The Role of Compositional Strain in the Instability of Solid-Fluid Thin Film Interfaces


Consider a binary substitutional solid solution not in equilibrium with a fluid rich in either solid component. At the interface, depending on the chemical energy, the solid may selectively lose or gain atoms from the fluid. Any atom exchange upsets the nominal composition; thereby stresses are generated in the solid by simultaneous action of lattice dilation and interdiffusion. As stresses build up, the local changing volume tends to split up into islands in an effort to escape from stresses, while curvature tends to amalgamate the islands in an effort to minimize surface energy. This competition could lead to substantial corrugations of the solid-fluid interface. These corrugations and the thresholds for noticeable competition between stresses and curvatures had an old tradition in chemo-mechanical models of sharp interfaces beginning with Srolovitz (1989). However, stresses were generally considered as a mere cause of external loads, so a pure solid was tacitly asserted. This paper couples elasticity with a conserved-phase field model to mainly investigate the effect of compositional strain on the interface instability process between a binary solid selectively interacting with a fluid. The chemical energy barrier is considered, however, uncoupled from stress, and the mobility quadratically dependent on the gradient of composition. Under initial enforced sinusoidal perturbations, results of simulations showed that the compositional strain parameter can dramatically alter the effect of the chemical energy barrier on the critical wavelength of perturbations that trigger interface instability.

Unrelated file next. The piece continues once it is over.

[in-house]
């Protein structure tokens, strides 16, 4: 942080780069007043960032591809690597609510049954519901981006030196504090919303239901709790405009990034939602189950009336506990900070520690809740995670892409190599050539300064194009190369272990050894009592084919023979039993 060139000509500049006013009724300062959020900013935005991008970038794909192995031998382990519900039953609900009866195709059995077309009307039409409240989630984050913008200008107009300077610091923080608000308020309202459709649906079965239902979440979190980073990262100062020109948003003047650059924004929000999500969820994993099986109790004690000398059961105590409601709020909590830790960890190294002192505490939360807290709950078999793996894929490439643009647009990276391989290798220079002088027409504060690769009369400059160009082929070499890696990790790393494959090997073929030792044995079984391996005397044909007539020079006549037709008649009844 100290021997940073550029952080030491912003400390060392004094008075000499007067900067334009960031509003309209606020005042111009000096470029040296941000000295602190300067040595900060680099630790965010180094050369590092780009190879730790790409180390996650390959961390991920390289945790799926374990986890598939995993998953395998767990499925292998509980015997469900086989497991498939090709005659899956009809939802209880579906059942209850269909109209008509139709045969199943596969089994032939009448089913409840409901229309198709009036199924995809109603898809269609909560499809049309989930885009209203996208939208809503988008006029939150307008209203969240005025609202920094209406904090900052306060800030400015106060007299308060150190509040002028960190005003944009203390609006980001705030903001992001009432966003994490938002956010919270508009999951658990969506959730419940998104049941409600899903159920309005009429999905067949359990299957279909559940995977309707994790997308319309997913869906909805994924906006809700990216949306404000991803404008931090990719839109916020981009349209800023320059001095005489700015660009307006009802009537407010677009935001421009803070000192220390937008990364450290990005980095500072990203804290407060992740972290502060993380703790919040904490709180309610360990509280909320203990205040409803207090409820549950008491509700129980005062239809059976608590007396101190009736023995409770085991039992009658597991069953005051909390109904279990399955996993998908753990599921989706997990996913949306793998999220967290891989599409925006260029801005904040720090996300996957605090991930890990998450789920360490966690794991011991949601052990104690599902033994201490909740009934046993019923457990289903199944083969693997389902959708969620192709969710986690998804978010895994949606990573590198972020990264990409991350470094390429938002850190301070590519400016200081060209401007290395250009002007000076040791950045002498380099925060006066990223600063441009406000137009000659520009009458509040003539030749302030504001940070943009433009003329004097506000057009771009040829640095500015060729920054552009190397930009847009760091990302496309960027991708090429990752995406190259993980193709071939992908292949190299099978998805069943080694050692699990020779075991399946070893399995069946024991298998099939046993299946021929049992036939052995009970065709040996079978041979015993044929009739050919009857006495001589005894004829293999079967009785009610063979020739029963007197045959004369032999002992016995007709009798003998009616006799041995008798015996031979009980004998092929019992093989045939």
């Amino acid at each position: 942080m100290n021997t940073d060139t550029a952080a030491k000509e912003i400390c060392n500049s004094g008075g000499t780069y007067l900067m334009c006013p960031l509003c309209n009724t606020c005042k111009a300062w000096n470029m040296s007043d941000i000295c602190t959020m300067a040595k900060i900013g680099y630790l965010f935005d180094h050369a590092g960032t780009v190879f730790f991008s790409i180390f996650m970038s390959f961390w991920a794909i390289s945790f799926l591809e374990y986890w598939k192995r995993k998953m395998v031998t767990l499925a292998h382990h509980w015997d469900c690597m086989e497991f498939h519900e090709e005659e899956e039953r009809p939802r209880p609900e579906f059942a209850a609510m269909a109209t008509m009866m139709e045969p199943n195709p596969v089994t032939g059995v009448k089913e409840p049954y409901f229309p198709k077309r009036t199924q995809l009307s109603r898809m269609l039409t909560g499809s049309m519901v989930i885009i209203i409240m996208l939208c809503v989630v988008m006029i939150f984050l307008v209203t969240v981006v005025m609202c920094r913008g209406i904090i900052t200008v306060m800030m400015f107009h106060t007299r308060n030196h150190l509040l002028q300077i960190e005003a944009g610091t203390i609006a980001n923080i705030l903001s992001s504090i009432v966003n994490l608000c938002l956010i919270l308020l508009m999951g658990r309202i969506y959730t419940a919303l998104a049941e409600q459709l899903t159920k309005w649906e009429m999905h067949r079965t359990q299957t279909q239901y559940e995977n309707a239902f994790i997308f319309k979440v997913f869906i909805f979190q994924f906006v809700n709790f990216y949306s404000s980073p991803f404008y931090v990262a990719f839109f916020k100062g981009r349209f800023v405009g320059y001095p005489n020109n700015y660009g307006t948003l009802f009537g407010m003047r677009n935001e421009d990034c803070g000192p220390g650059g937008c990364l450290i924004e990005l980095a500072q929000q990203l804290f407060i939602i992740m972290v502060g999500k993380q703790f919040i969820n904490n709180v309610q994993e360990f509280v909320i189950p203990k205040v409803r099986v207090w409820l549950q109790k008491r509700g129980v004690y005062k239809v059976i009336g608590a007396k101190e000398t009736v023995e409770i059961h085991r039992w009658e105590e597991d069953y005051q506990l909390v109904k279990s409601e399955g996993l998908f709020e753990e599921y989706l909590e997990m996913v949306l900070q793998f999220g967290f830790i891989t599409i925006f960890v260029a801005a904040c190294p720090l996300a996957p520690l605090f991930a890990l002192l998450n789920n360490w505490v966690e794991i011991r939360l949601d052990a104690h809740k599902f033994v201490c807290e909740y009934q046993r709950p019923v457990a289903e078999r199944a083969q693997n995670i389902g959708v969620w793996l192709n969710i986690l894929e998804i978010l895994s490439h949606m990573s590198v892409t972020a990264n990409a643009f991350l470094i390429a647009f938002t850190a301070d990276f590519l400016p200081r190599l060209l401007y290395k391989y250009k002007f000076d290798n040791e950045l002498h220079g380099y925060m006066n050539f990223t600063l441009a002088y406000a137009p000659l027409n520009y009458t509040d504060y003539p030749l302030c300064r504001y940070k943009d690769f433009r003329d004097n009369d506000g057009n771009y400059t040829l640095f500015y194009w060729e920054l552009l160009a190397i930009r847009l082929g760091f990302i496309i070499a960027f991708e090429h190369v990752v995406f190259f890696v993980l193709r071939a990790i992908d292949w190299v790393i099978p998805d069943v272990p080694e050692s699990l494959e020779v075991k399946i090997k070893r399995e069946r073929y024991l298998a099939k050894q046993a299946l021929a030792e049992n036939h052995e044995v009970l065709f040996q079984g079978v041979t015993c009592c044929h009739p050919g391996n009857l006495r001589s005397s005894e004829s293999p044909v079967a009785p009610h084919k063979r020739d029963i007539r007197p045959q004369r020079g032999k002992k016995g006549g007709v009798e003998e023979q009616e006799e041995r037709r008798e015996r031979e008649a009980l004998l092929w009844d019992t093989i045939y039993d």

Materials Science and Engineering

Keywords and Phrases

Compositional Strain; Finite Element; Interface Diffusion; Interface Instability; Phase Field Model

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Article - Journal

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